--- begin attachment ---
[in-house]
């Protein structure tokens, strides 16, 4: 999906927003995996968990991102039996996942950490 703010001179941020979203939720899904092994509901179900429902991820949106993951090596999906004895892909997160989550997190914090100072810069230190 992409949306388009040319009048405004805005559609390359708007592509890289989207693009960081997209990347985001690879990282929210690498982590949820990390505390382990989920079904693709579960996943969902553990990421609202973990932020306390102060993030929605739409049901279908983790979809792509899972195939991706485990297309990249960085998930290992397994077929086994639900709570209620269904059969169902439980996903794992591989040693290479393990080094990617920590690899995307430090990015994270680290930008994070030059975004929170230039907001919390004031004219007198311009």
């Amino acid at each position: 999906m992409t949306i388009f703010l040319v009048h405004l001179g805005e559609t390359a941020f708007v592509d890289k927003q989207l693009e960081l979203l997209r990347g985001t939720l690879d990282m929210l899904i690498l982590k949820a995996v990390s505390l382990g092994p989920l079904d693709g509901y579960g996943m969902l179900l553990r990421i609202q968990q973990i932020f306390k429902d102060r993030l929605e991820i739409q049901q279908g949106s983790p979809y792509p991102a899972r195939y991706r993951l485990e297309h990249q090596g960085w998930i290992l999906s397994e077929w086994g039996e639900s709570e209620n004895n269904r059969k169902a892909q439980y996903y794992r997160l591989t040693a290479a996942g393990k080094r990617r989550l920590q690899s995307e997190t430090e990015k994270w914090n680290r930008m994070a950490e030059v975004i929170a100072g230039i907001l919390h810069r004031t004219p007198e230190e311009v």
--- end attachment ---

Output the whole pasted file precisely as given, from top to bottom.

[in-house]
């Protein structure tokens, strides 16, 4: 999906927003995996968990991102039996996942950490 703010001179941020979203939720899904092994509901179900429902991820949106993951090596999906004895892909997160989550997190914090100072810069230190 992409949306388009040319009048405004805005559609390359708007592509890289989207693009960081997209990347985001690879990282929210690498982590949820990390505390382990989920079904693709579960996943969902553990990421609202973990932020306390102060993030929605739409049901279908983790979809792509899972195939991706485990297309990249960085998930290992397994077929086994639900709570209620269904059969169902439980996903794992591989040693290479393990080094990617920590690899995307430090990015994270680290930008994070030059975004929170230039907001919390004031004219007198311009």
């Amino acid at each position: 999906m992409t949306i388009f703010l040319v009048h405004l001179g805005e559609t390359a941020f708007v592509d890289k927003q989207l693009e960081l979203l997209r990347g985001t939720l690879d990282m929210l899904i690498l982590k949820a995996v990390s505390l382990g092994p989920l079904d693709g509901y579960g996943m969902l179900l553990r990421i609202q968990q973990i932020f306390k429902d102060r993030l929605e991820i739409q049901q279908g949106s983790p979809y792509p991102a899972r195939y991706r993951l485990e297309h990249q090596g960085w998930i290992l999906s397994e077929w086994g039996e639900s709570e209620n004895n269904r059969k169902a892909q439980y996903y794992r997160l591989t040693a290479a996942g393990k080094r990617r989550l920590q690899s995307e997190t430090e990015k994270w914090n680290r930008m994070a950490e030059v975004i929170a100072g230039i907001l919390h810069r004031t004219p007198e230190e311009v």